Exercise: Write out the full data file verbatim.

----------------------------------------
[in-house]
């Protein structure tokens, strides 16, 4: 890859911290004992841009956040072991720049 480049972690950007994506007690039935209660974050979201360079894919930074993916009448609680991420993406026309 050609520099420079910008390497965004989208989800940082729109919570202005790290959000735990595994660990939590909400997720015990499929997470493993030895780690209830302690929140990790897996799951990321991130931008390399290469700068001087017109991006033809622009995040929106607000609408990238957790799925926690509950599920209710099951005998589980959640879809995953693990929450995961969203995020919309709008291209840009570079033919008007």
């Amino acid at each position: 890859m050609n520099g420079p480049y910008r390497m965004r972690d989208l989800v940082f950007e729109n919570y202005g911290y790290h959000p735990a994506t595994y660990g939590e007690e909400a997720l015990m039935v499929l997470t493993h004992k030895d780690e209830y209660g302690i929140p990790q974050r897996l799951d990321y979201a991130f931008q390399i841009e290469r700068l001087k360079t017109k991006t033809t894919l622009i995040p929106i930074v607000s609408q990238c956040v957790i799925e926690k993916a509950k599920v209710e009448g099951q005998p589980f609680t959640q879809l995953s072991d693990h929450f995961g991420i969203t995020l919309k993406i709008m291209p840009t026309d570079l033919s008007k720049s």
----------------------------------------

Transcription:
[in-house]
């Protein structure tokens, strides 16, 4: 890859911290004992841009956040072991720049 480049972690950007994506007690039935209660974050979201360079894919930074993916009448609680991420993406026309 050609520099420079910008390497965004989208989800940082729109919570202005790290959000735990595994660990939590909400997720015990499929997470493993030895780690209830302690929140990790897996799951990321991130931008390399290469700068001087017109991006033809622009995040929106607000609408990238957790799925926690509950599920209710099951005998589980959640879809995953693990929450995961969203995020919309709008291209840009570079033919008007």
């Amino acid at each position: 890859m050609n520099g420079p480049y910008r390497m965004r972690d989208l989800v940082f950007e729109n919570y202005g911290y790290h959000p735990a994506t595994y660990g939590e007690e909400a997720l015990m039935v499929l997470t493993h004992k030895d780690e209830y209660g302690i929140p990790q974050r897996l799951d990321y979201a991130f931008q390399i841009e290469r700068l001087k360079t017109k991006t033809t894919l622009i995040p929106i930074v607000s609408q990238c956040v957790i799925e926690k993916a509950k599920v209710e009448g099951q005998p589980f609680t959640q879809l995953s072991d693990h929450f995961g991420i969203t995020l919309k993406i709008m291209p840009t026309d570079l033919s008007k720049s």